Japanese craftsman Rieko Fujimoto graduated from the Osaka University of Arts in 2002 where she studied metalworking. After she was then employed in local cookware shops to produce designs for their collection.
After working in manufacturing she decided to leave for a simpler life, studying with Shigeru Terachi, who is also a well regarded metal craftsman, and has now been working independently for many years.
Rieko uses basic tools, she then pounds the form into a specific functional shape that can hopefully stand the test of time.
Photography: Mark Robinson
In a quiet city called Neyagawa, located in Osaka Prefecture, resides maker Rieko Fujimoto, a metalworker who hand produces functional cutlery and utensils from brass and aluminium. Her studio is quaint and features a wide array of tools, some dating back to the Edo period and others given to her by craftsmen that she has worked with and learnt from along the way.
Rieko Fujimoto’s objects are small but functional, the precision and skill needed to produce such works is something to be admired and should give new meaning to the way in which we view such objects. Simplicity is often a deception, an illusion in the sense that it hides many of the intricacies that make it easy for us as humans to use them and function around them on a daily basis. Rieko is skilled at noticing all the important elements, but at the same time hiding them within the design itself, it’s only when touched and felt in ones hand can you understand some of the complexities hiding beneath the surface.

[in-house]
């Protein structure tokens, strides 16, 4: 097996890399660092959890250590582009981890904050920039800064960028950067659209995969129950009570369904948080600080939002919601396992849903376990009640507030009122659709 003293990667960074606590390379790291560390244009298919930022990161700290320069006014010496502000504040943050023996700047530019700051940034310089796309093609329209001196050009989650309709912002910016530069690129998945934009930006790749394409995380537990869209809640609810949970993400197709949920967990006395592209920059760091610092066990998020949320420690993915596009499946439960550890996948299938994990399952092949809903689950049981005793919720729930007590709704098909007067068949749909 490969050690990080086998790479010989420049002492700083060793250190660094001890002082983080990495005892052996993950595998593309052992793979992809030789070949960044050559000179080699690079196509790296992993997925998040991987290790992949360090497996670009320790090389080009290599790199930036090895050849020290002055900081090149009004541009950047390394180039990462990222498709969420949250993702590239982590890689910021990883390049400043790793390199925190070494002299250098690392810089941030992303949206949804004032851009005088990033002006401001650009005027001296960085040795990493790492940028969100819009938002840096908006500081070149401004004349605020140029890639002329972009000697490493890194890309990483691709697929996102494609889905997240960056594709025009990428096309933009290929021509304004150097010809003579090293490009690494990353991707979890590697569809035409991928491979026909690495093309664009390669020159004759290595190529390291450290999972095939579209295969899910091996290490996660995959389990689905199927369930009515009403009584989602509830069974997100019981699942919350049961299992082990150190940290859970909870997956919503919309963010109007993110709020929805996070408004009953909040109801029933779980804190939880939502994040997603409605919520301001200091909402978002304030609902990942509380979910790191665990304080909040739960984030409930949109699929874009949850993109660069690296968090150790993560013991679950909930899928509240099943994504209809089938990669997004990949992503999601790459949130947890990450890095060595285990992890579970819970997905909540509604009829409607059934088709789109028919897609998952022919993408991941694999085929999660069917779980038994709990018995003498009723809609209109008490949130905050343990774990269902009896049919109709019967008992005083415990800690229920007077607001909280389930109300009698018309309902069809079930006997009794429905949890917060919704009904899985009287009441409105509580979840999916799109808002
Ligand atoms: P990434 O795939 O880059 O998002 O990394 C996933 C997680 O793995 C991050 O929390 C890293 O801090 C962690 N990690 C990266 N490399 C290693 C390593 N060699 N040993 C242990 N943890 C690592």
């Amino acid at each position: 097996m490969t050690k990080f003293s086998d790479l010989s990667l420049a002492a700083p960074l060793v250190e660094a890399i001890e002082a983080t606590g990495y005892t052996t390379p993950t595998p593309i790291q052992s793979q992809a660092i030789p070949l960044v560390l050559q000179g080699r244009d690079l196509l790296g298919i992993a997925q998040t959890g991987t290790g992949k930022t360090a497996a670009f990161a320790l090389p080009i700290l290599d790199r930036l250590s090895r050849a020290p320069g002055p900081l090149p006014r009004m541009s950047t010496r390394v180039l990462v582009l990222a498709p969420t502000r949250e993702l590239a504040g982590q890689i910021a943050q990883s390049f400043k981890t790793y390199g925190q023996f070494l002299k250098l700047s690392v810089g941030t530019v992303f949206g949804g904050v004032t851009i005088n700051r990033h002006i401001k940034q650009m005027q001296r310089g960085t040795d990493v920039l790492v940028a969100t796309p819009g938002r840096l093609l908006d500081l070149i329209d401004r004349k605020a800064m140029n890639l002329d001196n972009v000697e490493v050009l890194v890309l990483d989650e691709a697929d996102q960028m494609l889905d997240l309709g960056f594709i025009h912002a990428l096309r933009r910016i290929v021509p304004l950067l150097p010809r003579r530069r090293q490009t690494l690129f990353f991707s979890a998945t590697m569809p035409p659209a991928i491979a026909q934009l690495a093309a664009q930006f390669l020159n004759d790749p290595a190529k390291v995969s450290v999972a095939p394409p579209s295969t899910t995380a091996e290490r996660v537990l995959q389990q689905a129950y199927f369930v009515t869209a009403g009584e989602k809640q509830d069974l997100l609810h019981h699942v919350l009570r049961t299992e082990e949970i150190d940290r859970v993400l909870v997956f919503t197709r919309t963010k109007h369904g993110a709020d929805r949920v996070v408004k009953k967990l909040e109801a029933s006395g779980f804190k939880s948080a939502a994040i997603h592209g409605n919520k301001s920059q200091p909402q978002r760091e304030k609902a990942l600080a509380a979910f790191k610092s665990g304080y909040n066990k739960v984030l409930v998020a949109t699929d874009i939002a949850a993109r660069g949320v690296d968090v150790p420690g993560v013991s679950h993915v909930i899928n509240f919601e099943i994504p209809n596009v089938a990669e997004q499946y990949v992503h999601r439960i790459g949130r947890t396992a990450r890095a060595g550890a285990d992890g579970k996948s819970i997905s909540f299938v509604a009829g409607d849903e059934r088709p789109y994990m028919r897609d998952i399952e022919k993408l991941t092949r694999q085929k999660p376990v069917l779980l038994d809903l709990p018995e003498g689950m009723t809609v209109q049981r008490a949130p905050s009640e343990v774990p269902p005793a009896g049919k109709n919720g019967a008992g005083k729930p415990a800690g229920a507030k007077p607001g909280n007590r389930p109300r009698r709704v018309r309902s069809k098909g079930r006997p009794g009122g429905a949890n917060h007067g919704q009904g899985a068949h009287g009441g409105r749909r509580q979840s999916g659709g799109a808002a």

So we were lucky enough to visit Rieko’s studio to see in detail how she makes one her most popular items in the shop, the brass coffee spoon. Hopefully these photos will give you a glimpse in to the process and the different stages she goes through to get such a polished article. If you’re interested in purchasing some of her crafted cutlery we have a selection available to purchase in the shop.
From the top of the feature you will see the coffee spoon start off as a blank, she hammers and flattens the form whilst it is hot, later cutting the basic shape and placing it in acid. After she smooths the form and works the mouth of the spoon using an old cherry tree, later polishing each piece and removing any sharp edges.